Baldwin was joined by Senators Maria Cantwell (D-WA), Chuck Schumer (D-NY), Robert P. Casey, Jr. (D-PA), Richard Durbin (D-IL), Al Franken (D-MN), Patty Murray (D-WA) and Kirsten Gillibrand (D-NY) in sending a letter urging U.S. Department of Transportation (USDOT) Secretary Anthony Foxx to enact stronger disclosure requirements on railroads regarding shipments of highly flammable Bakken crude oil. The letter was sent on the same day as a derailment in Wells County, North Dakota, which prompted evacuation of the small town of Heimdal. It marked the fifth serious crude-by-rail accident in North America since the start of February.
In La Crosse, Baldwin was joined by local first responders and concerned citizens to highlight the Crude-By-Rail Safety Act and the dangers faced by Wisconsin communities as volatile oil train traffic increases.
In Milwaukee, Baldwin was joined by local first responders and concerned citizens to highlight the Crude-By-Rail Safety Act and the dangers faced by Wisconsin communities as volatile oil train traffic increases.
June 25, 2015 – Baldwin supports FY 2016 Senate THUD Appropriations bill to increase funding for FRA
Baldwin, a member of the U.S. Senate Appropriations Committee, supported the Senate Fiscal Year 2016 THUD Appropriations bill that provides an increase in funding for the Federal Railroad Administration over last year’s levels. It includes $288 million for rail safety and research programs including inspectors and training to help ensure the safety of passengers and local communities.
July 10, 2015 – Baldwin calls for federal inspection of Milwaukee bridge carrying oil trains
Baldwin sent a letter to the Federal Railroad Administration expressing concerns raised by Milwaukee citizens and elected officials over a rail bridge in the densely populated 5th Ward. Baldwin urged for the FRA to send bridge safety inspectors as quickly as possible and confirm that adequate inspection documentation has been provided. The FRA started a review of the bridge safety inspections the next week.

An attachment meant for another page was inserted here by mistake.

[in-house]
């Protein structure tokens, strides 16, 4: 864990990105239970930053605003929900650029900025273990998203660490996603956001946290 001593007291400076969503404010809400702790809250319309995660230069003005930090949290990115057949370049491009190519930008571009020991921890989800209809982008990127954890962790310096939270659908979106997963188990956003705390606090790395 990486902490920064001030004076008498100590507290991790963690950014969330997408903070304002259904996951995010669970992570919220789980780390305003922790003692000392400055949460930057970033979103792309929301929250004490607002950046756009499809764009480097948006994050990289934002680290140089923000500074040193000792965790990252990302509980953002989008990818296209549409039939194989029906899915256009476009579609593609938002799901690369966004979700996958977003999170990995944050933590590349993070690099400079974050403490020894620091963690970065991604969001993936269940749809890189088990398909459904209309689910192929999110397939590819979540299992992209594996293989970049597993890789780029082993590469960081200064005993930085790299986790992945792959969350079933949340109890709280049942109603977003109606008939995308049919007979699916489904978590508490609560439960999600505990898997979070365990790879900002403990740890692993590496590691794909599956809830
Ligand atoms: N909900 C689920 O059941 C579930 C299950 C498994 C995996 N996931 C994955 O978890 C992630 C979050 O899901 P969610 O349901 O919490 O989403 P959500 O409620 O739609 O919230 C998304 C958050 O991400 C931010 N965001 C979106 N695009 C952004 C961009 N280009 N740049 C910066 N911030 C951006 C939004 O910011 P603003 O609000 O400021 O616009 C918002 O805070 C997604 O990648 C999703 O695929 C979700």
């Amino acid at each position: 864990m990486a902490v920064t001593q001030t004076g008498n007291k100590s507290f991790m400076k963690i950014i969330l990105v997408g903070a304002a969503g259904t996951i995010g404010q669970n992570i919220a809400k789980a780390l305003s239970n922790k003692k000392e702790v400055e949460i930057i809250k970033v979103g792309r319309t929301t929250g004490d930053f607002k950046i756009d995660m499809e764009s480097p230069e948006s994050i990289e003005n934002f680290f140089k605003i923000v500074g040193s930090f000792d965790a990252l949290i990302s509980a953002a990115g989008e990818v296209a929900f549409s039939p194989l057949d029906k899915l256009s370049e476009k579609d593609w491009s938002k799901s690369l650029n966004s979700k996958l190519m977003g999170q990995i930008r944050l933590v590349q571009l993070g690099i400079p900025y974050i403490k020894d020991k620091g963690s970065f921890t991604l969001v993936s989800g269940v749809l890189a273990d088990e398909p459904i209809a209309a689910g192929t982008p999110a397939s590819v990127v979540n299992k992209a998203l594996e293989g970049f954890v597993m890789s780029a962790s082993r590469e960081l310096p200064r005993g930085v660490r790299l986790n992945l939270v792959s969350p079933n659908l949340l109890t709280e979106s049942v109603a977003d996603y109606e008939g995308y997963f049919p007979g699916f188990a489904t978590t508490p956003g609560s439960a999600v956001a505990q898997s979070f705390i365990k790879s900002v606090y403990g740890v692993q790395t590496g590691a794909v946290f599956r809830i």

July 30, 2015 – Senate passes six-year six Highway Trust Fund extension with several provisions championed by Senator Baldwin aimed at increasing safety and transparency along Wisconsin’s oil train routes
Transparency: Senator Baldwin’s amendment would require that the Federal Railroad Administration (FRA) keep on file the most recent bridge inspection report prepared by a private railroad bridge owner and provide that report to appropriate state and local officials upon request. After hearing from concerned citizens and elected officials in Wisconsin, earlier this month Senator Baldwin sent a letter to the FRA urging more transparency as state and local seek information on bridge safety.
Real-Time Reporting: Senator Baldwin’s amendment addresses concerns raised by the first responder community who would like real-time access to information about hazmat trains entering their jurisdictions in order to better prepare. This amendment modified the bill’s original language that only required real-time hazmat train information to go to U.S. Department of Homeland Security (DHS) Fusion Centers, who then provide the information to local first responders only in the event of an accident, when it is less useful. Senator Baldwin’s amendment requires DHS Fusion Centers to provide the real-time information to state and local first responders at least 12 hours prior to a hazmat train arriving in their jurisdiction. The transmission must include the train’s expected time of arrival.